• At War With His Mouth

    Joe Biden has spent a lifetime in the shadows of Democratic presidential candidates, wondering why the spotlight wasn’t on him. The Delaware senator, now the chairman of the Senate Foreign Relations Committee, is perhaps his party’s most senior statesman on foreign policy. He was a fixture of the Senate Democratic cloakroom before anyone in Washington knew who Hillary Clinton or Barack Obama were. With a heavyweight legislative record, Biden, like so many senators, has looked in the mirror and wondered why he is always a bridesmaid, never a bride.A quick answer came in yesterday’s New York Observer. In the midst of heaping praise on Obama, Biden mentioned that his Senate colleague was the “first mainstream African-American” candidate who was “articulate and bright and clean.” Biden quickly sought to clarify the remark—that he hadn’t meant any sort of aspersion on African-Americans or their hygiene habits—but the damage was done. By Thursday, it looked like Biden’s pithy words in the...
  • 'A Window Into Iraq's Future'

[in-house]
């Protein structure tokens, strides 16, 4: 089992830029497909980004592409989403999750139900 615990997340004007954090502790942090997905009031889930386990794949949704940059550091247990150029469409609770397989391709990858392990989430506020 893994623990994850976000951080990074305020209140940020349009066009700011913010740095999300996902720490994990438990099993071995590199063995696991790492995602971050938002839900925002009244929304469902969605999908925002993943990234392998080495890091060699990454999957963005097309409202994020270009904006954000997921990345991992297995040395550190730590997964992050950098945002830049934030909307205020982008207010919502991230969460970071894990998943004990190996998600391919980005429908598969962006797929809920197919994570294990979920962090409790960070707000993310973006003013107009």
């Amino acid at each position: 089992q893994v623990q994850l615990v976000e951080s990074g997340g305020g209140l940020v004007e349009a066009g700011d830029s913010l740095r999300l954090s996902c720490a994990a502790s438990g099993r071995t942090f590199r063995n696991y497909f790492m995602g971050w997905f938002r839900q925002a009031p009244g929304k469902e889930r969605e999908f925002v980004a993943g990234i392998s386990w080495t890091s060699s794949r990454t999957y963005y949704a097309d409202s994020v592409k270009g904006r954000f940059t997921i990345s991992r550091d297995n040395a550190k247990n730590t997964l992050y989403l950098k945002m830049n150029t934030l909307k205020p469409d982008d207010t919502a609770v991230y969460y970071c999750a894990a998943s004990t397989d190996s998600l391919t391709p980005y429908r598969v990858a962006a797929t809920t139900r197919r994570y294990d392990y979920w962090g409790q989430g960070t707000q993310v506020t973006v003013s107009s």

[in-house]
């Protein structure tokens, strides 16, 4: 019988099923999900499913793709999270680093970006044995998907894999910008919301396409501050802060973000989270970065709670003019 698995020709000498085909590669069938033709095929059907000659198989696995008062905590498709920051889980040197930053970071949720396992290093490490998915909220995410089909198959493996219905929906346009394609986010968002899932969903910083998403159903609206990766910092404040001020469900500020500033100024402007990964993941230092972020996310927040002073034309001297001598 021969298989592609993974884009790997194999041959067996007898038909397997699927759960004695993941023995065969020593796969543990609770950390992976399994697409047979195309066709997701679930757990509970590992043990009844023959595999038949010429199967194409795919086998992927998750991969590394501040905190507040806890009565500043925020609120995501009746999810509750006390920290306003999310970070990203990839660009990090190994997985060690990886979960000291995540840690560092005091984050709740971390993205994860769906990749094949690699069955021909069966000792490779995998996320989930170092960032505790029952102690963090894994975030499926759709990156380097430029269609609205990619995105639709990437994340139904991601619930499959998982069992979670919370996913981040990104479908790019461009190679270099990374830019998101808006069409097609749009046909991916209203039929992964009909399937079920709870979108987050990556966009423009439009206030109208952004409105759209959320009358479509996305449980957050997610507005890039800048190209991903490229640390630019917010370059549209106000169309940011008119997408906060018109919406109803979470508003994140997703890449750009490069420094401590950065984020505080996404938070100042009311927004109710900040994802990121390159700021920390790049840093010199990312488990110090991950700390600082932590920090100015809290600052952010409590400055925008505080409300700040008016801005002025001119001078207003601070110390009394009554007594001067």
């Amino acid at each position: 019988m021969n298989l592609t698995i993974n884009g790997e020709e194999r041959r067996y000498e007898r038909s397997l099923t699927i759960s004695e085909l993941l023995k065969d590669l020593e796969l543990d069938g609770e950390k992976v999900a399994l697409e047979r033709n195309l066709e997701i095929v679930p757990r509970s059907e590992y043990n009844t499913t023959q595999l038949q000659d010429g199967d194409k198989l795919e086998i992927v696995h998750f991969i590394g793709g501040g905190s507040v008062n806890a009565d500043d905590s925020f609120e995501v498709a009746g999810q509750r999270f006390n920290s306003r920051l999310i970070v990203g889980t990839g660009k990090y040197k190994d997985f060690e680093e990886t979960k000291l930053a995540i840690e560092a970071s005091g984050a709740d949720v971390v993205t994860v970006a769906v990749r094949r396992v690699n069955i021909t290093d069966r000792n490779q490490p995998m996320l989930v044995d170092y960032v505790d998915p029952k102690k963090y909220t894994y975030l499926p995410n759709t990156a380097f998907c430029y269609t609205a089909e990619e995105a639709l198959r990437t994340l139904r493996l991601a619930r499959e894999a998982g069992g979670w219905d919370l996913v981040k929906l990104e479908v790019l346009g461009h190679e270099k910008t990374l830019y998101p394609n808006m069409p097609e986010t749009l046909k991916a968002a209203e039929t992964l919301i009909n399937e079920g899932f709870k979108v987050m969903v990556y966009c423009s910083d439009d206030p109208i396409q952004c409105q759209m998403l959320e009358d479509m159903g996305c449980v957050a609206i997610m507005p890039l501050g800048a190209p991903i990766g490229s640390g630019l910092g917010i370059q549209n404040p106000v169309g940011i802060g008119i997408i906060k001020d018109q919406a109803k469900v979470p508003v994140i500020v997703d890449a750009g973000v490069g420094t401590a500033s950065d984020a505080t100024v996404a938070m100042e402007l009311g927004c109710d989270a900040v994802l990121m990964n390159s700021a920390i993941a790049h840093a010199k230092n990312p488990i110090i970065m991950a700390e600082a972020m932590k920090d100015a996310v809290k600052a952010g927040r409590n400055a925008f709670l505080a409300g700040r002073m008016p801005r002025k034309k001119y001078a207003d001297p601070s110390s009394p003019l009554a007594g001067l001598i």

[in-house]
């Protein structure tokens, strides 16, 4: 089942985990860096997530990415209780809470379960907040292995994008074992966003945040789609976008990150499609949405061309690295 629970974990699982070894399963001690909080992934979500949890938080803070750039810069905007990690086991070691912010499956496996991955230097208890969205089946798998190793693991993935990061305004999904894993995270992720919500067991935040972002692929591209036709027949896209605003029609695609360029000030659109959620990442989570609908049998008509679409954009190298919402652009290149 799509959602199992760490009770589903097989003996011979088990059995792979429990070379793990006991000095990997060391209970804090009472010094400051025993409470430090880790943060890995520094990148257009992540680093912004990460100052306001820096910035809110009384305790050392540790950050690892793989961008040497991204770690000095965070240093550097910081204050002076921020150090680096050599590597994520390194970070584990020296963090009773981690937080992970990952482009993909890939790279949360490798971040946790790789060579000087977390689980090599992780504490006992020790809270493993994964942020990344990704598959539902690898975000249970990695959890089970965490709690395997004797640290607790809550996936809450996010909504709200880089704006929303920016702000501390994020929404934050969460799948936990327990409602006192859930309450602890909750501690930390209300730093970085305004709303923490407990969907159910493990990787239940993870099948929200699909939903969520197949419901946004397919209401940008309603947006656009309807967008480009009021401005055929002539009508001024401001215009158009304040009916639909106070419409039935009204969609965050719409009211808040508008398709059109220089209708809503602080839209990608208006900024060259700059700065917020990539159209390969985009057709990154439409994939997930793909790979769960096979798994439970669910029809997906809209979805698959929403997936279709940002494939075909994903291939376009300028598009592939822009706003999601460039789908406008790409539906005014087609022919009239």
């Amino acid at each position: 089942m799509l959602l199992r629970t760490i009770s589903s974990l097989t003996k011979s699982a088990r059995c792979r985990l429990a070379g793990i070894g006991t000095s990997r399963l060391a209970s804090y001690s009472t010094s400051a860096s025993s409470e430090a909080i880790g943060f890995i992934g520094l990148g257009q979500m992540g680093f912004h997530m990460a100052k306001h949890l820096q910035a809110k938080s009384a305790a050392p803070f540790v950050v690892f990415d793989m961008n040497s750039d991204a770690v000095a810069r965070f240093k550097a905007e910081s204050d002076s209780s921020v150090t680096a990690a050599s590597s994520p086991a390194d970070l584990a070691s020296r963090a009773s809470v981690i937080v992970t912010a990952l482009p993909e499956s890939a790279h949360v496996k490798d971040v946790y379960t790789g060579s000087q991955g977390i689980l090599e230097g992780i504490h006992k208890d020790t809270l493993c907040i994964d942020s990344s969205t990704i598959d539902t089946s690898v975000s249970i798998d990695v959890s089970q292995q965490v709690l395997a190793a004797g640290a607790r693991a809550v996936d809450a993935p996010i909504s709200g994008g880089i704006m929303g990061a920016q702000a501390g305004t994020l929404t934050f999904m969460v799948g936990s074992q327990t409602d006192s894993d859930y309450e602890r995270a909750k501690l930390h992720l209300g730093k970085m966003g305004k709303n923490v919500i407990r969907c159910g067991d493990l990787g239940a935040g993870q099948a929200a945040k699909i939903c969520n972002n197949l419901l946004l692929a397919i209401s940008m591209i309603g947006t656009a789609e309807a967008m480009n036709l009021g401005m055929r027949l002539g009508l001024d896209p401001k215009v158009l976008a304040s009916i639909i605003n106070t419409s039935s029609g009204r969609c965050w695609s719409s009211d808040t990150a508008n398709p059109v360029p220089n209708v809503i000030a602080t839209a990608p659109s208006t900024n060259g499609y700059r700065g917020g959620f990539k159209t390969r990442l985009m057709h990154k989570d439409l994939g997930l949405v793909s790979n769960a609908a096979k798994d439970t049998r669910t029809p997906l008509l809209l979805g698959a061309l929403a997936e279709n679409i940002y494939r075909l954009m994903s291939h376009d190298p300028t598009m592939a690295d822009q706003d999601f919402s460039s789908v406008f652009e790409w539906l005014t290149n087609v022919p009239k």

Days after the battle was over, U.S. and Iraqi officials were still trying to make sense of it. Hundreds of heavily armed fighters had secretly gathered at a farm outside Najaf, apparently plotting to seize the holy city and kill Grand Ayatollah Ali al-Sistani during this week’s celebration of Ashura, Shiite Islam’s highest holiday. The gunmen, said to belong to a doomsday cult known as the “Soldiers of Heaven,” were able to hold off Iraqi and Coalition troops for a full day, downing a U.S. helicopter and taking the lives of at least a dozen Iraqi and U.S. soldiers before finally surrendering. More than 200 of the armed plotters had been killed, along with the man who was believed to be their leader, and hundreds of others were captured. Their ranks evidently included Sunnis as well as Shiites, even though the cult was dedicated to the Mahdi, the Shiite messiah figure who is supposed to return just before Judgment Day, after more than 11 centuries in hiding, to set up a righteous...